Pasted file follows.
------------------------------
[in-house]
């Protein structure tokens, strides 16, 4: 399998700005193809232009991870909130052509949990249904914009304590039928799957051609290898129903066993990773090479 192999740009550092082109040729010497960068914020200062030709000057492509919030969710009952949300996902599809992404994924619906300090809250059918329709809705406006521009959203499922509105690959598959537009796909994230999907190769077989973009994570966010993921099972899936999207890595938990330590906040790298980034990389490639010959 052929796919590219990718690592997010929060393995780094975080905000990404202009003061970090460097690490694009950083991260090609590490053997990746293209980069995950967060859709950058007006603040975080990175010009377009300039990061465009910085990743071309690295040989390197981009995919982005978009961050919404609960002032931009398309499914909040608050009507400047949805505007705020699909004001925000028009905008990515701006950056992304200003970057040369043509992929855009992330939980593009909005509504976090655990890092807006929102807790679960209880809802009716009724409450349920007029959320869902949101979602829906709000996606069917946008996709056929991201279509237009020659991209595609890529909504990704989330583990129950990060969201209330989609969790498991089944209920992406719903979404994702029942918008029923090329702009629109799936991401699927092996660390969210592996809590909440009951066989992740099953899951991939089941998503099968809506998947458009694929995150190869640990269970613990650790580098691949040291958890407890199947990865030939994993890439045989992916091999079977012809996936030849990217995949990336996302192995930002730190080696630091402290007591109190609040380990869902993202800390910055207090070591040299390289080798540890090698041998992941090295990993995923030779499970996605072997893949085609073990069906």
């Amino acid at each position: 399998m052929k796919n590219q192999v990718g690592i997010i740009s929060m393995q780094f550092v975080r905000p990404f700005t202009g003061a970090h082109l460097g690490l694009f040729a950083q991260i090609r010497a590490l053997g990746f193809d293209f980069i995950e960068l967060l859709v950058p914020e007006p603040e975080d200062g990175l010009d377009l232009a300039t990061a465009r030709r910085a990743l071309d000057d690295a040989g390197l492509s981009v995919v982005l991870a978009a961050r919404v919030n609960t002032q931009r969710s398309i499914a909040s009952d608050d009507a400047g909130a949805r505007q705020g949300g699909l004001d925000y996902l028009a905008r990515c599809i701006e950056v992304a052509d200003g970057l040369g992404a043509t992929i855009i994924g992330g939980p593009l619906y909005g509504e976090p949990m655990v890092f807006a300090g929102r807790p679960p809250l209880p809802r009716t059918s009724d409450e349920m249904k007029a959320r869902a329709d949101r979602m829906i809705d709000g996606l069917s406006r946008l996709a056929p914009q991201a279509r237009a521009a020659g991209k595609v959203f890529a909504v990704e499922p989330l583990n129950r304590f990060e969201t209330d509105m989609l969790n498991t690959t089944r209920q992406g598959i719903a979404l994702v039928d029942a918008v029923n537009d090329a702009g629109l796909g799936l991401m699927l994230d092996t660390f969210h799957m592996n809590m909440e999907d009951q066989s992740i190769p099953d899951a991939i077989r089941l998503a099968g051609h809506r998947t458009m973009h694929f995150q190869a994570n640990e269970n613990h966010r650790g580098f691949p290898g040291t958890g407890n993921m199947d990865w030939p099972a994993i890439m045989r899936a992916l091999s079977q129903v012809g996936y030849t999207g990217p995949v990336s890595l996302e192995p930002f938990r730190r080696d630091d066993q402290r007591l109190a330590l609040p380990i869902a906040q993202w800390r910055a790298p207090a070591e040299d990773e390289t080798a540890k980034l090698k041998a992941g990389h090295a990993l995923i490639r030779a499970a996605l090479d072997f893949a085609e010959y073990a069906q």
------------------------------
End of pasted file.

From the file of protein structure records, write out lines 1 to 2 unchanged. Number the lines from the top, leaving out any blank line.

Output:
[in-house]
């Protein structure tokens, strides 16, 4: 399998700005193809232009991870909130052509949990249904914009304590039928799957051609290898129903066993990773090479 192999740009550092082109040729010497960068914020200062030709000057492509919030969710009952949300996902599809992404994924619906300090809250059918329709809705406006521009959203499922509105690959598959537009796909994230999907190769077989973009994570966010993921099972899936999207890595938990330590906040790298980034990389490639010959 052929796919590219990718690592997010929060393995780094975080905000990404202009003061970090460097690490694009950083991260090609590490053997990746293209980069995950967060859709950058007006603040975080990175010009377009300039990061465009910085990743071309690295040989390197981009995919982005978009961050919404609960002032931009398309499914909040608050009507400047949805505007705020699909004001925000028009905008990515701006950056992304200003970057040369043509992929855009992330939980593009909005509504976090655990890092807006929102807790679960209880809802009716009724409450349920007029959320869902949101979602829906709000996606069917946008996709056929991201279509237009020659991209595609890529909504990704989330583990129950990060969201209330989609969790498991089944209920992406719903979404994702029942918008029923090329702009629109799936991401699927092996660390969210592996809590909440009951066989992740099953899951991939089941998503099968809506998947458009694929995150190869640990269970613990650790580098691949040291958890407890199947990865030939994993890439045989992916091999079977012809996936030849990217995949990336996302192995930002730190080696630091402290007591109190609040380990869902993202800390910055207090070591040299390289080798540890090698041998992941090295990993995923030779499970996605072997893949085609073990069906």